“It was a very charged atmosphere,” Steinhardt remembers of the town hall-style gathering. The address came amid media reports of rumors circulating among Florida Jews about Obama: that he was an Arab, that he was a Muslim, that he was overly sympathetic to the Palestinians.


The Jewish Daily Forward welcomes reader comments in order to promote thoughtful discussion on issues of importance to the Jewish community. In the interest of maintaining a civil forum, The Jewish Daily Forwardrequires that all commenters be appropriately respectful toward our writers, other commenters and the subjects of the articles. Vigorous debate and reasoned critique are welcome; name-calling and personal invective are not. While we generally do not seek to edit or actively moderate comments, our spam filter prevents most links and certain key words from being posted and The Jewish Daily Forward reserves the right to remove comments for any reason.





Find us on Facebook!
  • This is what the rockets over Israel and Gaza look like from space:
  • "Israel should not let captives languish or corpses rot. It should do everything in its power to recover people and bodies. Jewish law places a premium on pidyon shvuyim, “the redemption of captives,” and proper burial. But not when the price will lead to more death and more kidnappings." Do you agree?
  • Slate.com's Allison Benedikt wrote that Taglit-Birthright Israel is partly to blame for the death of American IDF volunteer Max Steinberg. This is why she's wrong:
  • Israeli soldiers want you to buy them socks. And snacks. And backpacks. And underwear. And pizza. So claim dozens of fundraising campaigns launched by American Jewish and Israeli charities since the start of the current wave of crisis and conflict in Israel and Gaza.
  • The sign reads: “Dogs are allowed in this establishment but Zionists are not under any circumstances.”
  • Is Twitter Israel's new worst enemy?
  • More than 50 former Israeli soldiers have refused to serve in the current ground operation in #Gaza.
  • "My wife and I are both half-Jewish. Both of us very much felt and feel American first and Jewish second. We are currently debating whether we should send our daughter to a Jewish pre-K and kindergarten program or to a public one. Pros? Give her a Jewish community and identity that she could build on throughout her life. Cons? Costs a lot of money; She will enter school with the idea that being Jewish makes her different somehow instead of something that you do after or in addition to regular school. Maybe a Shabbat sing-along would be enough?"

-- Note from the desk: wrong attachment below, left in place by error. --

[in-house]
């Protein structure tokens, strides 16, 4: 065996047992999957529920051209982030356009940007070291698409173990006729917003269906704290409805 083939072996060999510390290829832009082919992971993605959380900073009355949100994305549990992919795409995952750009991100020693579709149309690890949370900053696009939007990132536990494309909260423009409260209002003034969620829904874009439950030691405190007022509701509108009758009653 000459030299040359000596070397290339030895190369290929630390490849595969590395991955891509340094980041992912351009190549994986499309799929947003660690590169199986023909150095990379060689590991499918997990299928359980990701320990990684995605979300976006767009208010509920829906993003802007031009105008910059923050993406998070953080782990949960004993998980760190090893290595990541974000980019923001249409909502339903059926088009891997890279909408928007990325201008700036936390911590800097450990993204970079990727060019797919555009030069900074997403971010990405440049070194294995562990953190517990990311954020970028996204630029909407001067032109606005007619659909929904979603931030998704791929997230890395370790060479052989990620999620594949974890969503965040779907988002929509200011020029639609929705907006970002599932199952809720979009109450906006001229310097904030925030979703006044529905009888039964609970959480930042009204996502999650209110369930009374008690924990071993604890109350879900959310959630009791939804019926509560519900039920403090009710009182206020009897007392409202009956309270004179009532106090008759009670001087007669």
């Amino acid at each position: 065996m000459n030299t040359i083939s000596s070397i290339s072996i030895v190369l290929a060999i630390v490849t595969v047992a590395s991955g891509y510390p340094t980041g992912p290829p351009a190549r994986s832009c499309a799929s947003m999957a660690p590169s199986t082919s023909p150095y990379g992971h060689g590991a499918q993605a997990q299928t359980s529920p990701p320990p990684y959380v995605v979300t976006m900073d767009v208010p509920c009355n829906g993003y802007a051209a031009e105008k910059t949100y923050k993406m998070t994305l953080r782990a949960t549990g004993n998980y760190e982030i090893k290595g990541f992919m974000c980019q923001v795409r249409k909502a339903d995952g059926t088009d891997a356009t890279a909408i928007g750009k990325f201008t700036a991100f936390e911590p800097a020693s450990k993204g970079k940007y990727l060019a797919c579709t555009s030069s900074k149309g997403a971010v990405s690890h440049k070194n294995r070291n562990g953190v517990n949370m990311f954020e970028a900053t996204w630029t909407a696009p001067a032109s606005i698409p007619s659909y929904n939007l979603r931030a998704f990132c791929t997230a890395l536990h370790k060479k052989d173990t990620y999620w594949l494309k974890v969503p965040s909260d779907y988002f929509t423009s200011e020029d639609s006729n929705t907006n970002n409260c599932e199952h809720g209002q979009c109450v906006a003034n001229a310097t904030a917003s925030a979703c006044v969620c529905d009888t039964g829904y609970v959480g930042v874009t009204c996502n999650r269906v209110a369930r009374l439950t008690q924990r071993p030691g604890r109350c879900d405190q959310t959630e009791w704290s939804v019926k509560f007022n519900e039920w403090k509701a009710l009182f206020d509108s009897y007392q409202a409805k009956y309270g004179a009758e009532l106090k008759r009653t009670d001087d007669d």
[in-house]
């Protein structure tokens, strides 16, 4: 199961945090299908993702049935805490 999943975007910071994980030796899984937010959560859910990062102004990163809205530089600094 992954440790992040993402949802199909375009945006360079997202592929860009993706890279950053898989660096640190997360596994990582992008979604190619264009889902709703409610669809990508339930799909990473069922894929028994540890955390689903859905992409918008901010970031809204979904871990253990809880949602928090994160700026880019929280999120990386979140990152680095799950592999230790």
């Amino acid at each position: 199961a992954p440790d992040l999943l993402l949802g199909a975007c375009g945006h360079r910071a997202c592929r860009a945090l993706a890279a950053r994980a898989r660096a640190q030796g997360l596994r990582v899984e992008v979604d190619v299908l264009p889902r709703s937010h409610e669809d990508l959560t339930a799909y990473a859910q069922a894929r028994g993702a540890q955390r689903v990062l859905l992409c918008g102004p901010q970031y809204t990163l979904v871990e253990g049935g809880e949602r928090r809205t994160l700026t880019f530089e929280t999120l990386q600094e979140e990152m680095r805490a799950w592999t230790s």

• Undeterred by the conflict, 24 Jews participated in the first ever Jewish National Fund— JDate singles trip to Israel. Translation: Jews age 30 to 45 travelled to Israel to get it on in the sun, with a side of hummus.
  • "It pains and shocks me to say this, but here goes: My father was right all along. He always told me, as I spouted liberal talking points at the Shabbos table and challenged his hawkish views on Israel and the Palestinians to his unending chagrin, that I would one day change my tune." Have you had a similar experience?
  • "'What’s this, mommy?' she asked, while pulling at the purple sleeve to unwrap this mysterious little gift mom keeps hidden in the inside pocket of her bag. Oh boy, how do I answer?"
  • "I fear that we are witnessing the end of politics in the Israeli-Palestinian conflict. I see no possibility for resolution right now. I look into the future and see only a void." What do you think?
  • Not a gazillionaire? Take the "poor door."
  • "We will do what we must to protect our people. We have that right. We are not less deserving of life and quiet than anyone else. No more apologies."
  • "Woody Allen should have quit while he was ahead." Ezra Glinter's review of "Magic in the Moonlight": http://jd.fo/f4Q1Q
  • from-cache

Would you like to receive updates about new stories?




















We will not share your e-mail address or other personal information.

Already subscribed? Manage your subscription.